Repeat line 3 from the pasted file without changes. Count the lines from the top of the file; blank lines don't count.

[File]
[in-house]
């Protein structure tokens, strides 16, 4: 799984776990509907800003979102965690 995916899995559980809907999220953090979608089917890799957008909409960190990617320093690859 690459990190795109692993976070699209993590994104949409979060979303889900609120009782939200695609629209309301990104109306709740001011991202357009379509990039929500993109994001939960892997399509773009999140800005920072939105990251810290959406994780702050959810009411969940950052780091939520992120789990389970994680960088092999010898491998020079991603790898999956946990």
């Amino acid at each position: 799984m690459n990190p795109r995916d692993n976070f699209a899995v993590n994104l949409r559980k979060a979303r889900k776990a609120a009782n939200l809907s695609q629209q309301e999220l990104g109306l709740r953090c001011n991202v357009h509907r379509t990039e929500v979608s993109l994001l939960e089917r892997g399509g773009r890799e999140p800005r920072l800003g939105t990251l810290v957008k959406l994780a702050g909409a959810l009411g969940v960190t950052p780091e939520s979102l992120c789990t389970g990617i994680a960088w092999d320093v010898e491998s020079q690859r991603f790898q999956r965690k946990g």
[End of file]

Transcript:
């Amino acid at each position: 799984m690459n990190p795109r995916d692993n976070f699209a899995v993590n994104l949409r559980k979060a979303r889900k776990a609120a009782n939200l809907s695609q629209q309301e999220l990104g109306l709740r953090c001011n991202v357009h509907r379509t990039e929500v979608s993109l994001l939960e089917r892997g399509g773009r890799e999140p800005r920072l800003g939105t990251l810290v957008k959406l994780a702050g909409a959810l009411g969940v960190t950052p780091e939520s979102l992120c789990t389970g990617i994680a960088w092999d320093v010898e491998s020079q690859r991603f790898q999956r965690k946990g």